A Guest Blog by Janez Bogataj, PhD
Dandelion (Latin, Taraxacyum officinale; in Slovene language, “regrat“ )
In Slovenia we use the leaves and yellow blossoms of the dandelion. The young leaves of the dandelion are the most popular spring salad. They cleanse the blood and strengthen the body. People think that, in general, dandelion contains a fair amount of iron, calcium, phosphorus, potassium and the vitamins B and C. Immediately when the snow melts form the meadows, people begin to gather dandelion, and especially on weekends, meadows are full of dandelion-seekers. Of course, dandelion is sold at the markets and is on the menu in restaurants. The most characteristic method of preparing dandelion is with oil (pumpkin or olive) and
vinegar (cider or wine). Often chopped hard cook egg is added to it. Another method of preparing dandelion is to add sliced peeled hot potato to the cleaned and chopped greens, and dress it altogether with hot bacon or cracklings and sour cream. To this mixture we add vinegar. Walnuts may also be added to this salad. This method presents one of the most popular spring dishes in Slovenia. But of course you can enjoy it year round. Another variation of this method of making dandelion salad, is to cook the leaves in salted water, drain, and add to boiled potatoes. This kind of salad can be served as a side dish with roasted meat. We also prepare dandelion as a kind of spinach, and use it in soups and sauces as an herb.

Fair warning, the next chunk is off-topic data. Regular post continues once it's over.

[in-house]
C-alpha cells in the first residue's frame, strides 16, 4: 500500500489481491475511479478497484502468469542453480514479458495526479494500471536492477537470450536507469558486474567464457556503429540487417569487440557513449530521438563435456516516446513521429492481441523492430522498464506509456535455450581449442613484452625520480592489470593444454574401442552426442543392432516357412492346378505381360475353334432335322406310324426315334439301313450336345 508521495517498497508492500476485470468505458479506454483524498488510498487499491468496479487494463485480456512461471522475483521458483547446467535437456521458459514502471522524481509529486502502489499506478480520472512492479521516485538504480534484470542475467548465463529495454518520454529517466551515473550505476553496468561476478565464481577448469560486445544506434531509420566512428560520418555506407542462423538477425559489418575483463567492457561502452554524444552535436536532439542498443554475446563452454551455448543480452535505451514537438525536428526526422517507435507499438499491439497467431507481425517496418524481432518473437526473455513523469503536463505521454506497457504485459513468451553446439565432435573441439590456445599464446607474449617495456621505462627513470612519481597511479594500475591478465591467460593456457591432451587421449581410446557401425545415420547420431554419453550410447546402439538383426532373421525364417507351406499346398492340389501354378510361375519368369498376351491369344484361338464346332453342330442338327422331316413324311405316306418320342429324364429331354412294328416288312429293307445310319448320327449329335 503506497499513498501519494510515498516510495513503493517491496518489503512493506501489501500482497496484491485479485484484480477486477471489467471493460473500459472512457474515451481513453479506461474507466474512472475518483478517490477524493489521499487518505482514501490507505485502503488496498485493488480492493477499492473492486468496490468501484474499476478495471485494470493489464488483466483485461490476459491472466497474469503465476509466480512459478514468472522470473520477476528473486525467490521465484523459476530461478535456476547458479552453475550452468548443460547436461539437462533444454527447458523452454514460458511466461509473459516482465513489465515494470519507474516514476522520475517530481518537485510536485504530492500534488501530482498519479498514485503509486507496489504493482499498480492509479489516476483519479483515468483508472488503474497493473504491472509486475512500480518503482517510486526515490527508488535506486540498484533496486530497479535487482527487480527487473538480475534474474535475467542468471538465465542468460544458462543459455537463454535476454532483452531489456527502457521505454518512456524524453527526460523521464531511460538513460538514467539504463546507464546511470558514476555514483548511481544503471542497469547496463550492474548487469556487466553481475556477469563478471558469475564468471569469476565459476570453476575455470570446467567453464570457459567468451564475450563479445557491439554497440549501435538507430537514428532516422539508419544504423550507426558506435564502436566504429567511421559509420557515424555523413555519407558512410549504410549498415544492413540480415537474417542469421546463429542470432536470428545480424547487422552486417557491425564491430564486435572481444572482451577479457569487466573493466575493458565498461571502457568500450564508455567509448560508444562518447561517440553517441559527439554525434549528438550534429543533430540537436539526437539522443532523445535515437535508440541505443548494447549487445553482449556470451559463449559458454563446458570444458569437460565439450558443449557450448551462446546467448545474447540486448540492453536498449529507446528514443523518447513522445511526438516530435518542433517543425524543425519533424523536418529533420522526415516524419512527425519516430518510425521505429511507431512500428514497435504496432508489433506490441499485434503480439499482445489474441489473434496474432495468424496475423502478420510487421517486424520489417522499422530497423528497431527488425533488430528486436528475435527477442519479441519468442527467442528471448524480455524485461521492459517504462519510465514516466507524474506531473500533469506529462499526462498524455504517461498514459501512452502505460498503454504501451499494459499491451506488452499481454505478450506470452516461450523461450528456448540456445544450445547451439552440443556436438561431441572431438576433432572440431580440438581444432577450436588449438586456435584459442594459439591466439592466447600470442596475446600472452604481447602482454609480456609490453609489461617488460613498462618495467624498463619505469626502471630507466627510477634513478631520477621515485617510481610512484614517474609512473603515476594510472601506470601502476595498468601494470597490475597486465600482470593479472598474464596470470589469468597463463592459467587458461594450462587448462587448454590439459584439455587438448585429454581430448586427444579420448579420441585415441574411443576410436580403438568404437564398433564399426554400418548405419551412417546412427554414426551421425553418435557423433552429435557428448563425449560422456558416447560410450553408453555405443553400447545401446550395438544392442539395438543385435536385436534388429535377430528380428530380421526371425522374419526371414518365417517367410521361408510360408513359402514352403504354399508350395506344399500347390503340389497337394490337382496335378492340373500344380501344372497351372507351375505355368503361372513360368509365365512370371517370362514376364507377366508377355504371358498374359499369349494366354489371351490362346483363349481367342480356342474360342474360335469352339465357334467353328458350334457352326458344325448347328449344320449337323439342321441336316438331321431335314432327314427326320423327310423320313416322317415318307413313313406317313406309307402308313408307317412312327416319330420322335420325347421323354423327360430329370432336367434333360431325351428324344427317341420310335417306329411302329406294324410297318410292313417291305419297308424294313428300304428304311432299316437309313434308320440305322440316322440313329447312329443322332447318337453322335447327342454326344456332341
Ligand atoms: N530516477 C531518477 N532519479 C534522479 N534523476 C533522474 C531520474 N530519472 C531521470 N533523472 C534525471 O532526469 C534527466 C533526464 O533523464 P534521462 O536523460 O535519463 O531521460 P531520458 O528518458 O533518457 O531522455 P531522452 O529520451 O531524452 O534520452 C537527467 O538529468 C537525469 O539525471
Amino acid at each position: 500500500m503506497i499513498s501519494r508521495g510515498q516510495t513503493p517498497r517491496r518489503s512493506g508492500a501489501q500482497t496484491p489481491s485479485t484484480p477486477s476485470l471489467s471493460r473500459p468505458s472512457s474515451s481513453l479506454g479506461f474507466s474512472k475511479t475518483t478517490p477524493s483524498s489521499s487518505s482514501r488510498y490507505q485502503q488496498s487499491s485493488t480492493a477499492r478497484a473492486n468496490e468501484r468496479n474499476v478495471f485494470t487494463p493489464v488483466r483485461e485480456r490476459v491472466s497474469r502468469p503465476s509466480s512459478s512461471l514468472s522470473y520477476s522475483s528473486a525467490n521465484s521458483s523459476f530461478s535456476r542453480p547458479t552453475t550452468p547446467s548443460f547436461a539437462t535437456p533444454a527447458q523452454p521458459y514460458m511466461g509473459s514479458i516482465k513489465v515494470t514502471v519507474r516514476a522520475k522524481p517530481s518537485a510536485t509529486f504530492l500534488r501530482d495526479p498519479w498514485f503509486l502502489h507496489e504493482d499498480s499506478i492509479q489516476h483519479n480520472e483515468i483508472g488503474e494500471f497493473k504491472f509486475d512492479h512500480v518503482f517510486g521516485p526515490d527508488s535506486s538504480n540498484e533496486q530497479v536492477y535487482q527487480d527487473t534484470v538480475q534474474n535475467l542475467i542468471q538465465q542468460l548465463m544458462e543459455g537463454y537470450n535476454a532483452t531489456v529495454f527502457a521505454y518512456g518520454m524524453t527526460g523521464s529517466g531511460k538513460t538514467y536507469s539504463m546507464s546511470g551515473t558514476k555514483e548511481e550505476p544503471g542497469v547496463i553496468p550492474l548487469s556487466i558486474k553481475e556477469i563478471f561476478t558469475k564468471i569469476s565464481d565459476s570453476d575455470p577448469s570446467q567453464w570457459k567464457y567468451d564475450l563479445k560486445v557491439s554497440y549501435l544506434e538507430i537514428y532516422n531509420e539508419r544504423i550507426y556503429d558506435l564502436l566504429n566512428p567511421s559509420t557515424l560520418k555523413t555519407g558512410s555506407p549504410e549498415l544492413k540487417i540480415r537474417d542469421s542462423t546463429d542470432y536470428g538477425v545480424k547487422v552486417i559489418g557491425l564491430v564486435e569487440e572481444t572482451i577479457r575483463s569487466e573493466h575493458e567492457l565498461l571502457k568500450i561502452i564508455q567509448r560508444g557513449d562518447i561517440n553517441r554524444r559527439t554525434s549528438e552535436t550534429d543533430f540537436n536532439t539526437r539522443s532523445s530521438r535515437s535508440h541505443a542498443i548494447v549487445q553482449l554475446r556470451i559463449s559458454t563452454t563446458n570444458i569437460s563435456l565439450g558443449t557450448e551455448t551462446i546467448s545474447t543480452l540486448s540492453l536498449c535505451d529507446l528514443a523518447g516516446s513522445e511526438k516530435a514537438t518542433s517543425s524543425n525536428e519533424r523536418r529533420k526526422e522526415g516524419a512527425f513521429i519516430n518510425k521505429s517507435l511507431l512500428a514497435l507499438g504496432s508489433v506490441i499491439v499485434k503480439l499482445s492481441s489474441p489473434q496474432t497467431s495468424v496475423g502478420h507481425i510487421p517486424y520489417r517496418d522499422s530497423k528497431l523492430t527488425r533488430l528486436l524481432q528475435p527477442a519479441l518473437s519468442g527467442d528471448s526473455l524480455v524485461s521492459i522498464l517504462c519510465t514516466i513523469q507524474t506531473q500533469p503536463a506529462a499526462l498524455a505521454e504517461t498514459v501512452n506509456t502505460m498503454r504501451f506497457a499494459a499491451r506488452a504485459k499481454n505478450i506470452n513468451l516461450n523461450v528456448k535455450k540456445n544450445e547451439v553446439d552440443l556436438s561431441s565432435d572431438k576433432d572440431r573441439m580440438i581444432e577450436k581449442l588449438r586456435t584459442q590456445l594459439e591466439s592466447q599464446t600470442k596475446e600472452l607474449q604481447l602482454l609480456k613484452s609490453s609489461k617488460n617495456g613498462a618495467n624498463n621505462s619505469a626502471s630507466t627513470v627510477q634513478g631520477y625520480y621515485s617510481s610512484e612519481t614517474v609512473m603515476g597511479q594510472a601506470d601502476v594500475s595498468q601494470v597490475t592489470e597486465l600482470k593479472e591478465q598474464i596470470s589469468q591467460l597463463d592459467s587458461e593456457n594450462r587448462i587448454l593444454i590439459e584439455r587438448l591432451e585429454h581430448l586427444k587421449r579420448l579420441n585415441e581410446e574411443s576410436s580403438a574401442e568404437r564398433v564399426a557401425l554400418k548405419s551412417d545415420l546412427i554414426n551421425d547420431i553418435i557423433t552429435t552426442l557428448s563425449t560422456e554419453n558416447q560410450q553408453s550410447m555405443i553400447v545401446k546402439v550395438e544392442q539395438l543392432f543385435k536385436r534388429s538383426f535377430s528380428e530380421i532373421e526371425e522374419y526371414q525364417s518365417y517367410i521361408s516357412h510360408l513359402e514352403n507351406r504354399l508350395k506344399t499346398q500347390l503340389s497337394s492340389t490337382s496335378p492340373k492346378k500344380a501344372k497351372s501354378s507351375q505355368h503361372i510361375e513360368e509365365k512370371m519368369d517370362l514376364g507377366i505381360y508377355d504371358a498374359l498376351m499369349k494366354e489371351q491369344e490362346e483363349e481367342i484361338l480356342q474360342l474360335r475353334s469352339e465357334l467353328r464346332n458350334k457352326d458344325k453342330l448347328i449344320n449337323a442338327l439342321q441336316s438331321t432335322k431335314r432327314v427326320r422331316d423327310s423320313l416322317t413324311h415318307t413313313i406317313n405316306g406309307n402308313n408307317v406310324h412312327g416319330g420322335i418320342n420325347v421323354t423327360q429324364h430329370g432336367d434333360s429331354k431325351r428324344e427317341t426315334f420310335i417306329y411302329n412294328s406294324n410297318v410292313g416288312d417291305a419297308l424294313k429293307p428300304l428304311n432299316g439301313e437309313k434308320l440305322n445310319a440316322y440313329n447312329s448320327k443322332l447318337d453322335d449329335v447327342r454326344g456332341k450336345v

From the yellow blossoms we make dandelion syrup and dandelion wine which we use as a treatment for problems with gall bladder, lungs, liver, pancreas, and for rheumatism gout, metabolism, and strengthening the immune system. Diabetic patients know about chewing raw dandelion stems. Some of the dandelion leaves and blossoms can be steeped in fruit liquor and the resulting tincture used as a medicant. The unopened buds of dandelion blossoms are stored in vinegar with spices and used instead of capers.
Pelinkovec, (from Pelin; Latin : Artemisia absinthium; in Slovene language, “pravi pelin.”)
“Pelinkovec” or pelin tincture (alcohol), is one of the best folk remedies for gall bladder and is a traditional Slovenian digestive. We know it as bitters (bitter wormwood liquor) in a partly sweetened and a sweetened preparation (wormwood liquor or sweet vermouth). Wormwood is also consumed in Slovenia in a liquid form when marinated in vinegar, wine or oil. Tea can be made from fresh or dried leaves and wormood leaves are also found in tea blends. Fresh green leaves of the spring wormwood plant are marinated in spirits which gives the liquor a beautiful yellow color. This product is called “The Yellow” and was especially popular among coal miners.
An especially interesting custom in the past and also partly today in some places in Slovenia, is that of soaking fresh wormwood leaves in white and red wine a few days before Easter. The wine would then be drunk while enjoying the abundant Easter holiday feast, especially the meat and fatty dishes (entrees). People call this drink “Christ’s Gall,” but its true purpose was to aid with digestion when eating this rich food.
Janez Bogataj, PhD, is the author of The Food and Cooking of Slovenia: Traditions, ingredients, tastes & techniques in over 60 classic recipes. He is a Professor of Ethnology at the University of Ljubljana, Ljubljana, Slovenia.
Dr. Bogataj is going to be a speaker at the Weston A. Price Foundation’s annual international conference Wise Traditions 2010 next November in King of Prussia, Pennsylvania.
Translation from the Slovene by Sylvia Onusic, PhD.
Here are two wonderful dandelion salad recipes by Mary Lou Voelk.
Another PhD, Sylvia Onusic writes about dandelion nutritional properties.